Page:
A High Court judge is starting work this week as chairman of a public inquiry into the biggest treatment scandal in NHS history. Tens of thousands want answers after being infected with hepatitis C and HIV from contaminated blood products.
“It’s become a life of sickness, illness, worry, anxiety,” Steve Dymond tells the BBC’s Victoria Derbyshire programme.
“It is not the life I imagined, in terms of dreams, in terms of ambitions.”
In 2016, Steve had a tumour removed from his liver.
Every few months, he and his wife Su make the three-hour trip from the Kent coast to a hospital in south London to check it hasn’t resurfaced.
Steve’s cancer, along with years of ill health, was the result of groundbreaking NHS treatment meant to transform his life.
As a haemophiliac, his blood was missing the key material needed to clot properly.
So like almost every person with the disease in the UK in the 1970s and 80s, he was treated with Factor VIII – an injection that replaces the missing clotting agent.
But some UK supplies were imported, and much of the blood plasma used to make Factor VIII came from high-risk donors like prison inmates in the US, who sold their blood for a few dollars a time.
“They didn’t explain that there was any risk of contamination,” Steve says. “We were exposed time, after time, after time.”
At least 4,689 haemophiliacs like Steve were infected with the blood virus hepatitis C.
Around 1,250 were also injected with what were then called “Aids antibodies” or HIV, and had to live with the devastating health consequences, along with the stigma and abuse of the time.
In the decades since, at least 2,883 have died.
The infection changed Steve’s life forever. Hepatitis C is a malicious disease that can take years to take hold, leading to chronic fatigue and nausea.
Some 65% develop liver disease which does, in many cases, lead to cirrhosis and cancer.
After his diagnosis Steve and Su were told they couldn’t continue their cycle of IVF, ending any hope of having children.
Survivors and their families have been fighting hard for both answers and acceptable compensation for decades.
“I want to try and understand how so many warnings from as early as the 1950s were ignored, how any government can put a small, vulnerable part of their community at such severe risk,” Steve says.
“And for those responsible, I’d like them to never enjoy a night’s sleep ever again for what they did.”
Sarah Dorricott’s father Mike died in 2015 at the age of just 47 from liver cancer linked to the hepatitis C he believed he contracted as a teenager. He found he was given Factor VIII before routine dental surgery.
Like many mild haemophiliacs he could have been treated with older medication and did not necessarily need the new Factor VIII drug which caused so much damage.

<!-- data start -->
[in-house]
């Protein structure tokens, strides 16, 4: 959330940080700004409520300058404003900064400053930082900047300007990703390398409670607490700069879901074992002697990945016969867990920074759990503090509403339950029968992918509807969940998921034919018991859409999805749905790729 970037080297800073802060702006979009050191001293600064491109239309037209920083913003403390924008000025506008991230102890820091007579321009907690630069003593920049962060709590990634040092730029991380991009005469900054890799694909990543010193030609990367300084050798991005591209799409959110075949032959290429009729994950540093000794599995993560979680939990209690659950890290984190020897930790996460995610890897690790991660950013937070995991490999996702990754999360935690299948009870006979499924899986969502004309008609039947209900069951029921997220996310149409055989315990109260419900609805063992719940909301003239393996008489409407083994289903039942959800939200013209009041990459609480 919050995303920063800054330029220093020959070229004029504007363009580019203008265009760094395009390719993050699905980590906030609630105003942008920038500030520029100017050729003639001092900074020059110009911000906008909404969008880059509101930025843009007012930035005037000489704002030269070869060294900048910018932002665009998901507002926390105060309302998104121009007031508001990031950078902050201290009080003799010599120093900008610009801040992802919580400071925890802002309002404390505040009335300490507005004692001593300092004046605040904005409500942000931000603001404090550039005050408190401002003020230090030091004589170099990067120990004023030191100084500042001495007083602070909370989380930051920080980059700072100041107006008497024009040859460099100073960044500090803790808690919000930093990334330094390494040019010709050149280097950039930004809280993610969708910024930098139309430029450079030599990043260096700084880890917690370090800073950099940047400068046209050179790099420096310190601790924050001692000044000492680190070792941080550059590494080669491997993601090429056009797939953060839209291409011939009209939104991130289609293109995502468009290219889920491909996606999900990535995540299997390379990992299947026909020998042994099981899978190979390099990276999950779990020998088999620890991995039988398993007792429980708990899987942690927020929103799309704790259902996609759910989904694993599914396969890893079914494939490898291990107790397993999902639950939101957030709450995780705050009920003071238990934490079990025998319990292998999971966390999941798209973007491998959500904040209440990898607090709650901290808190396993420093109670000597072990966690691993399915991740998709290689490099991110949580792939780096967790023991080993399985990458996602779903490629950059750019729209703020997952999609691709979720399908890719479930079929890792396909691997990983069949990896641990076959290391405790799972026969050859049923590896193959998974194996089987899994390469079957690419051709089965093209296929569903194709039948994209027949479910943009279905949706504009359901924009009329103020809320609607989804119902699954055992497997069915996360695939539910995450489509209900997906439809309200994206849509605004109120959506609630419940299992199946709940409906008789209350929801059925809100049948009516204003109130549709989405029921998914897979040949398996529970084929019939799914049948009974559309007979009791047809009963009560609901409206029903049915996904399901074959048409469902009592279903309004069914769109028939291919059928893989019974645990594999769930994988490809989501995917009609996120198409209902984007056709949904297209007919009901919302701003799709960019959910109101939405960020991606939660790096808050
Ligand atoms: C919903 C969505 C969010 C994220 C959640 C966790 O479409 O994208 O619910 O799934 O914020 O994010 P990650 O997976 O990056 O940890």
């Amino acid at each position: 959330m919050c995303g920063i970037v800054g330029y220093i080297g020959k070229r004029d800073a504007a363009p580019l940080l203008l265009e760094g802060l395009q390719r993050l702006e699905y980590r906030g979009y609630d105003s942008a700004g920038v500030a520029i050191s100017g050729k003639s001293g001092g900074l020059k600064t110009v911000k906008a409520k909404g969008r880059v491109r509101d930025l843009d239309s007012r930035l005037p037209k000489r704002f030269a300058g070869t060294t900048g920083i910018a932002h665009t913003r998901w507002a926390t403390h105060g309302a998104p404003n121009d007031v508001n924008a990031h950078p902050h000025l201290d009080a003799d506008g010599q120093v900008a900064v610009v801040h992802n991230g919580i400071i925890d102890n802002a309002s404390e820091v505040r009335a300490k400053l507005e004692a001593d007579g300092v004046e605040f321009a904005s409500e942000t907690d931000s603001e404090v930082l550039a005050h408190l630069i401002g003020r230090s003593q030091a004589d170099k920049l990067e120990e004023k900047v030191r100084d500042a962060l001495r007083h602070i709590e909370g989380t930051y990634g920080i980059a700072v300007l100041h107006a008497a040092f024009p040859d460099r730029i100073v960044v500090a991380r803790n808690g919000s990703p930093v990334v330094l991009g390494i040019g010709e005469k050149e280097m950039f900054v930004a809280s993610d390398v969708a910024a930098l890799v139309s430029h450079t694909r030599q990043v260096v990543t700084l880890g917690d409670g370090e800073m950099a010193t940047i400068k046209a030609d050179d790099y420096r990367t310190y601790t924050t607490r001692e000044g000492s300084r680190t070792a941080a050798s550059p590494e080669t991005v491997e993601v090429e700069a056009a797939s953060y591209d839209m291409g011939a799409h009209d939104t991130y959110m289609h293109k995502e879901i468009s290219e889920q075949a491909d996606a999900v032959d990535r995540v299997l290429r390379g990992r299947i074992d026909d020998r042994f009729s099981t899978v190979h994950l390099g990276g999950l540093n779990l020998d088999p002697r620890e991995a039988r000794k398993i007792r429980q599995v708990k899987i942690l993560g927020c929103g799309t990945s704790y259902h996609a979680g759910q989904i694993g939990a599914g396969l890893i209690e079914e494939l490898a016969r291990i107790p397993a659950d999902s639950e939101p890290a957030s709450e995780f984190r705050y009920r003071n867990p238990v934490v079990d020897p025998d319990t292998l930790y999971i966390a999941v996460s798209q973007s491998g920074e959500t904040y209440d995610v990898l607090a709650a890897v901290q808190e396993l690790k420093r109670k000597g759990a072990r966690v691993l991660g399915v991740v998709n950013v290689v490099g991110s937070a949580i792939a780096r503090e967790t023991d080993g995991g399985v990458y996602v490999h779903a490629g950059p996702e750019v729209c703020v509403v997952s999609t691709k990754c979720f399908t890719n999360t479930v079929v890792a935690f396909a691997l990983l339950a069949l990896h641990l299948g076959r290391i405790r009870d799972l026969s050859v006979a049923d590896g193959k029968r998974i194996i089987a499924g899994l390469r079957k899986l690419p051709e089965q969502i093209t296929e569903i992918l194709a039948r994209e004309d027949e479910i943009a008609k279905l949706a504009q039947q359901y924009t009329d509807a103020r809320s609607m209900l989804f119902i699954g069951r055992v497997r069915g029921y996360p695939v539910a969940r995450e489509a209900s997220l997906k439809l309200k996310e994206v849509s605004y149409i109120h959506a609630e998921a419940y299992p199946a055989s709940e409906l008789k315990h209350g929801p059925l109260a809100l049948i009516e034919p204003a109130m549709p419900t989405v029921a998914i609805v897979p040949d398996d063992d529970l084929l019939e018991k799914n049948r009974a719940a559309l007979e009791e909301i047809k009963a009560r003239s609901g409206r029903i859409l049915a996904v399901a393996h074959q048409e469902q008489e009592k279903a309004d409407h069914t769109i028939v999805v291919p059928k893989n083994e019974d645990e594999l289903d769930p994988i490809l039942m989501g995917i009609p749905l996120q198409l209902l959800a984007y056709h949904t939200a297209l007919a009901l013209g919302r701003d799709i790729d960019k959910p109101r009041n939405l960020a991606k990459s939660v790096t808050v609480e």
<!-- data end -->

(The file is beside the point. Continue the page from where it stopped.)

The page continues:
He didn’t realise he was sick until decades later when he was finally tested for the virus.
“You can’t even fathom how angry it makes us that he should never have received this product,” says Sarah.
“It should not have happened to my father at all.”
Mike Dorricott received two liver transplants to extend his life but the cancer returned each time.
Sarah says after his terminal diagnosis he met his local MP, Health Secretary Jeremy Hunt, who “made lots of promises to my dad” about support and compensation.
“[He said] that he was going to sort everything out for him and he didn’t have to worry about what was going to happen to his family.
“But as far as I’m concerned, he’s not fulfilled them,” she claims.
Mr Hunt said he “was incredibly moved by [Mike’s] story, and it was in large part down to his powerful testimony that I successfully made the case to Theresa May for a full public inquiry into the scandal of contaminated blood”.
‘Start moving on’
In July 2017, the government agreed to a public inquiry into the scandal, after years of campaigning work by families like the Dorricotts.
It will look at the reasons so many died, the government response and whether files and other details were destroyed or deliberately covered up decades ago.
Contaminated blood also entered the system more directly through transfusions after childbirth or operations.
It’s thought another 35,000 British patients, all non-haemophiliacs, may have been infected in this way.
For the first time, the inquiry will also have the power to demand documents and compel government and NHS officials to testify under oath.
High Court judge Sir Brian Langstaff officially takes up his post as chairman this week with the full inquiry expected to start perhaps as early as next month.
“We need to be able to say this is what happened, this is who to blame and this is how we can finally start moving on for this,” says Sarah Dorricott.
“I’ve taken the reins from my dad and want to do him proud. I want to say, ‘Yes, we have finally got some justice'”
Watch the BBC’s Victoria Derbyshire programme on weekdays between 09:00 and 11:00 on BBC Two and the BBC News channel.